I always find that Autumn is a beautiful time of the year. The trees are just beginning to turn and the bushes are laden with berries and fruit. People with baskets and purple hands are collecting blackberries, walnuts, chestnuts and apples from hedgerows and verges.
We have our own resident botanist, Claire, and she, along with Pascale and Laurent & Annie from Donzy, organised a randonnée with the theme of autumn fruits. We set off with a list of fruits to collect. I soon learned that a cynorrhodon was a rosehip, a cenelle was a haw and an aveline was a hazel nut. I had the idea that a bonnet d’évêque was some sort of mushroom but it turned out to be a cluster of poisonous black berries.
There were pages of questions. One that intrigued me most was the one about the wild clematis. Great skeins of it lace through the hedges. In the autumn the seeds are a mass of white hair so it is often called Old Man’s Beard. Apparently the ados in the country used to lurk about in the woods smoking the tige or stem as a cigarette. Tige is actually the French slang for ‘fag’.
We collected beechnuts (2 to a case!), chestnuts, broom pods, mosses, lichens and toadstools. One toadstool was called cul de chien, obvious when we saw it.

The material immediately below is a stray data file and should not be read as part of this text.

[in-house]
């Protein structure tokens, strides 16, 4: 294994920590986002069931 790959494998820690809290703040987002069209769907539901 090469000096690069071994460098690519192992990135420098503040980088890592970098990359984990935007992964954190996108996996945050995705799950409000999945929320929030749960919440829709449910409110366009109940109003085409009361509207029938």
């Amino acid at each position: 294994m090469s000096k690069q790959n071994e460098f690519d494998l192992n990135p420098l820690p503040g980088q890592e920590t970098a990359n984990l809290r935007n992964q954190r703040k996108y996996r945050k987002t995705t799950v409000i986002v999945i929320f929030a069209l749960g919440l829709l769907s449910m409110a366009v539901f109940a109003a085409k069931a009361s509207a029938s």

View of Varanges from the woods above
We had been about three hours in the woods and by now had filled our bags with specimens. So back to the hall to compare our answers to the ones Claire had written on the board and to lay out our examples to be examined. As our team was mainly made up of English and Dutch, we really didn’t have much idea of what we were supposed to be doing so we had collected quite a few berries surplus to requirements.
Sorting out our specimens back at the foyer rural
The best ending to the day was finding how Claire, Pascale and Laurent used produce, home grown or collected locally, to make a meal. Starting with roasted Cortambert hazelnuts with apple juice, we went on to have soup made out of 10 vegetables, topinambours with garlic relishes, walnut cake, crêpes with several different jams based on marrows, chestnut cake and lots of wine. I thought I would never eat again!
Today I am still looking at the guide to wild fruit and taking note of the comestibles and how you can make bread out of chestnuts and coffee out of beechnuts. One thing is for sure, from now on I will take more notice while walking past the hedgerows.